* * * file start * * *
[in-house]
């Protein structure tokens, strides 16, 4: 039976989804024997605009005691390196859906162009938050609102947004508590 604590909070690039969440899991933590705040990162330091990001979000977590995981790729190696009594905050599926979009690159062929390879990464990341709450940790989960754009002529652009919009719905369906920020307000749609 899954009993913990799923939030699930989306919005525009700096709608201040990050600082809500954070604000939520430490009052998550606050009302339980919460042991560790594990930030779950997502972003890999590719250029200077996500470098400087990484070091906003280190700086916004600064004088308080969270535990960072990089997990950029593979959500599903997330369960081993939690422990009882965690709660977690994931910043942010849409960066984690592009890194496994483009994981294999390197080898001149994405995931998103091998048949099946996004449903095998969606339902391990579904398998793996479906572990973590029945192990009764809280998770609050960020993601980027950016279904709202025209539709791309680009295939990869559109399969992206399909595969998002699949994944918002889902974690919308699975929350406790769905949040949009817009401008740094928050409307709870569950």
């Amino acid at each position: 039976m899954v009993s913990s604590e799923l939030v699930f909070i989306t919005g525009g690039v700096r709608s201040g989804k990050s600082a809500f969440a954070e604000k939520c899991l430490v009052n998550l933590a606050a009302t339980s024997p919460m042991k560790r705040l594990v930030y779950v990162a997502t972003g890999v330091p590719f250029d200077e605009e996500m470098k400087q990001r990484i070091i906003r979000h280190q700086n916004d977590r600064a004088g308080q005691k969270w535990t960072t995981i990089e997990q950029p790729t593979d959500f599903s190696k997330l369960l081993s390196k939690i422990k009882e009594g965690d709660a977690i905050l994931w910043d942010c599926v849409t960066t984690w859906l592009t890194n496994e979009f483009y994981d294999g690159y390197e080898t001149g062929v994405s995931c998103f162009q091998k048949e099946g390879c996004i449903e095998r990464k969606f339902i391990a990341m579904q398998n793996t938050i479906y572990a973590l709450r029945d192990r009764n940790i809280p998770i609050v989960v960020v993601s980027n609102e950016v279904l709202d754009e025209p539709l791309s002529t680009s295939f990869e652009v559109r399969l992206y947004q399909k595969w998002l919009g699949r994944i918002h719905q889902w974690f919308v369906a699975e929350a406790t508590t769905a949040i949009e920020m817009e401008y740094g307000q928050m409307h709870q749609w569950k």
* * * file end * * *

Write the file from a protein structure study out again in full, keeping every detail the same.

[in-house]
């Protein structure tokens, strides 16, 4: 039976989804024997605009005691390196859906162009938050609102947004508590 604590909070690039969440899991933590705040990162330091990001979000977590995981790729190696009594905050599926979009690159062929390879990464990341709450940790989960754009002529652009919009719905369906920020307000749609 899954009993913990799923939030699930989306919005525009700096709608201040990050600082809500954070604000939520430490009052998550606050009302339980919460042991560790594990930030779950997502972003890999590719250029200077996500470098400087990484070091906003280190700086916004600064004088308080969270535990960072990089997990950029593979959500599903997330369960081993939690422990009882965690709660977690994931910043942010849409960066984690592009890194496994483009994981294999390197080898001149994405995931998103091998048949099946996004449903095998969606339902391990579904398998793996479906572990973590029945192990009764809280998770609050960020993601980027950016279904709202025209539709791309680009295939990869559109399969992206399909595969998002699949994944918002889902974690919308699975929350406790769905949040949009817009401008740094928050409307709870569950």
């Amino acid at each position: 039976m899954v009993s913990s604590e799923l939030v699930f909070i989306t919005g525009g690039v700096r709608s201040g989804k990050s600082a809500f969440a954070e604000k939520c899991l430490v009052n998550l933590a606050a009302t339980s024997p919460m042991k560790r705040l594990v930030y779950v990162a997502t972003g890999v330091p590719f250029d200077e605009e996500m470098k400087q990001r990484i070091i906003r979000h280190q700086n916004d977590r600064a004088g308080q005691k969270w535990t960072t995981i990089e997990q950029p790729t593979d959500f599903s190696k997330l369960l081993s390196k939690i422990k009882e009594g965690d709660a977690i905050l994931w910043d942010c599926v849409t960066t984690w859906l592009t890194n496994e979009f483009y994981d294999g690159y390197e080898t001149g062929v994405s995931c998103f162009q091998k048949e099946g390879c996004i449903e095998r990464k969606f339902i391990a990341m579904q398998n793996t938050i479906y572990a973590l709450r029945d192990r009764n940790i809280p998770i609050v989960v960020v993601s980027n609102e950016v279904l709202d754009e025209p539709l791309s002529t680009s295939f990869e652009v559109r399969l992206y947004q399909k595969w998002l919009g699949r994944i918002h719905q889902w974690f919308v369906a699975e929350a406790t508590t769905a949040i949009e920020m817009e401008y740094g307000q928050m409307h709870q749609w569950k």